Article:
In Memoriam, 2007

by Steve, May 28th, 2007

In the waning hours of Memorial Day, a US holiday evidently devoted to the beginning of barbecue season, I sit awake, thinking about the war dead. It is traditional to commemorate those who fought and died for their county, and surely they deserve their due. But I have to give you another perspective.

Because the soldiers who die in “modern” warfare are in the minority. Most casualties are civilian. Women, children, old people. Dying in their beds, on the street, at the market, at school. In the US wars of my lifetime, several million civilians have been slaughtered. In Viet Nam, some 60,000 US soldiers died, bringing untold grief to their families and loved ones. But anywhere from 2 to upwards of 6 million Vietnamese, Laotian and Cambodian civilians were killed. In the current Iraq war, we will soon have over 3,000 US troops killed, and tens of thousands more badly disfigured. A statistical survey by the Lancet last June found 654,000 excess Iraqi deaths due to the US invasion and occupation.

Memorial Day has a way of distracting from the brutal reality of warfare. Can we honor fallen soldiers while questioning their mission? (I say yes.) But maybe the best way to honor their memory is to also remember the vastly greater number of fallen civilians. Maybe if we can see war for what it really is — extreme violence against the very weak — we can finally put an end to it. What political goal is so noble and righteous that the wholesale slaughter of children is warranted? To honor the war dead, combatants and noncombatants alike, we must reject war and shun those who sell it and profit from it. How many more children must be sacrificed before this is clear?

Canada vs. Disney

by Steve, May 23rd, 2007

Hockey fans have probably stopped reading this blog in droves of late, as I’ve been more obsessed with gay marriage, Portland politics, classical music and economics than hockey… even during the Stanley Cup Playoffs! (Meanwhile, my blog software tells me I’ve got pending missives on Neoliberalism and Portland Public Schools, What the Bible Tells Us, and Ugly Beauty, my paean to the big ball of contradictions that is Portland.)

But I have been following the playoffs, and I (and Wacky Mommy) were sorely disappointed to see Paul Gaustad and the Buffalo Sabres eliminated by Ottawa. I’m not sure what happed to the Sabres. They were unstoppable early in the season, with four lines able to score and my favorite coach in the NHL. I guess they just peaked early. And the Senators played a great series.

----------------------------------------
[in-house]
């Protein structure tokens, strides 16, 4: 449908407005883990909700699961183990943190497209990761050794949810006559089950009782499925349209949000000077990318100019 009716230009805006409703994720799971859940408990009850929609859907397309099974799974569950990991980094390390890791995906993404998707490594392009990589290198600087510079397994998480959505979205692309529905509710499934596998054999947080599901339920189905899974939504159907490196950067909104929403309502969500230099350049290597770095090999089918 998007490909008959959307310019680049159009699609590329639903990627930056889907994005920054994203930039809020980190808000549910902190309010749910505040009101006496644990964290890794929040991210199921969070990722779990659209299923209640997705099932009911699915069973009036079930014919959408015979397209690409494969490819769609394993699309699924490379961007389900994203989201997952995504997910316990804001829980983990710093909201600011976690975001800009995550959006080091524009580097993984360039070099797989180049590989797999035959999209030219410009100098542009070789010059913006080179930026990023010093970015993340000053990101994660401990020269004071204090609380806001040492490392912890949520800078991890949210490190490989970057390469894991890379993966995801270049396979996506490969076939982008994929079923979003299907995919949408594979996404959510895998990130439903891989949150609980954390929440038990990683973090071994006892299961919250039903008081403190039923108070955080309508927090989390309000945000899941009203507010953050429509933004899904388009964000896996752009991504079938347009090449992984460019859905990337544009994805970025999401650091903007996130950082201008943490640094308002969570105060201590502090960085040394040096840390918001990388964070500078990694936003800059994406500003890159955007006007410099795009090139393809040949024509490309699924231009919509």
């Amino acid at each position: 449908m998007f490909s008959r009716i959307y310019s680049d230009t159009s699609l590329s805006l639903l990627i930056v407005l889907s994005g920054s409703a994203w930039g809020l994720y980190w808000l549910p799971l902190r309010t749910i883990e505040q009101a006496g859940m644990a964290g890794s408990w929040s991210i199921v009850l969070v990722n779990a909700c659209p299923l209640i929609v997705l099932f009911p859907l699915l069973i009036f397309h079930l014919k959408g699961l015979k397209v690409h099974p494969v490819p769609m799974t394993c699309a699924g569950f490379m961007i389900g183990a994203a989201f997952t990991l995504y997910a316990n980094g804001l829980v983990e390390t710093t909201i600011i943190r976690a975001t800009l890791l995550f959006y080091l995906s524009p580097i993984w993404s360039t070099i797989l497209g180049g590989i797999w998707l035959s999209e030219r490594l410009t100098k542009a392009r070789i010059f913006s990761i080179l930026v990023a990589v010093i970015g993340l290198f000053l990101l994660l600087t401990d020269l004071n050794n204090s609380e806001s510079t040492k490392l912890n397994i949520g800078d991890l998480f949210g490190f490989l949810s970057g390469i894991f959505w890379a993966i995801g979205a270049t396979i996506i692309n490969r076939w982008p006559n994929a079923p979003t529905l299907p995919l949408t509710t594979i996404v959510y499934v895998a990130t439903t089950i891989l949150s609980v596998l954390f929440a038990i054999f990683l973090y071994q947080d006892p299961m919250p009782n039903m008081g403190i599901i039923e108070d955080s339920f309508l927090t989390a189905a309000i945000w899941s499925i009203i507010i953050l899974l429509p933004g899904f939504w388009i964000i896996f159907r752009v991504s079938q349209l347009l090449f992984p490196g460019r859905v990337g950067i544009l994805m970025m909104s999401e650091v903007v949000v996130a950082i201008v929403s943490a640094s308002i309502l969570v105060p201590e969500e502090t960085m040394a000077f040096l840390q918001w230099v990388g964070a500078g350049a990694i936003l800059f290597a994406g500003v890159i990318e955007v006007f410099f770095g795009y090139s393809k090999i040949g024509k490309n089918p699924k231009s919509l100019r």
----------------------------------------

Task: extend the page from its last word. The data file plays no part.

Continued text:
Anyway, once the Sabres were out, I turned my attention to the “West”, where Detroit was giving the favored Anaheim Ducks a run for their money, with the series tied 2-2. Then the Ducks took game five in overtime. Then, last night, they eliminated the Wings 4-3 win. So we’re left with a Canadian team (that’s cool!) and a team that originated as an extension of Disneyland, named after a fictional youth team in a Disney movie. (Disney no longer owns the Ducks — née Mighty Ducks — but still….) No Canadian I’ve talked to cares much for Ottawa (“It’s too cold and too French”), but none of them are rooting against the Senators. I mean, come on… Ducks… Senators… Ducks… Senators…

All I can say is, “Go Canada!” Too bad it wasn’t the Leafs, or even the Habs or Oilers. Or Calgary. Or Vancouver. Whatever, man. I can’t bring myself to say “Go Ducks!” But seriously, folks, it should be a good series. Ottawa has been on fire, and the Ducks had a tough go against Detroit. And no matter who is playing, it’s for the Stanley Cup. Puck drops for game one on US Memorial Day, May 28, 5 p.m. Pacific time.

My New Favorite Blog

by Steve, May 22nd, 2007

(Not counting Wacky Mommy, of course.) I recently stumbled across the Dingleberry Gazette, written by a “middle-aged guy with the heart of a twelve-year old” who works nights in a 24×7 convenience store in downtown Portland. This is some good, funny stuff. Quoth the author, “The running commentary in my head needs a place to rest, so I chose here.” Check it out.

Two Minutes in the Box

by Steve, May 21st, 2007


I’ve added another design to my stable of t-shirts. I’ve also consolidated all my designs under one roof, the Left Coast Hockey League Team Store. The “Shop” link above now leads directly there, as does the link in the sidebar. Thanks to all for your support, and don’t forget: If you buy something and are not satisfied, please call customer service and request a refund. Everything is backed up with a 30-day satisfaction guarantee.

And: Go Wings! (I’ve got to write up a commentary about the playoffs one of these days….)

Friday’s Feast #1

by Steve, May 18th, 2007

I’ve gotten kind of tired of Thursday Thirteen. I can’t ever seem to come up with thirteen of anything all at once. I thought I’d try my hand at this meme, which I first saw on Jon Tillman’s blog.

List 3 emotions you experienced this week.

1. Joy at beating the snot out of the other team in beer league hockey last Friday
2. Contentment that we’ll at least have one new school board member in Portland, with the faction that hired and supported Vicki Phillips now in the minority.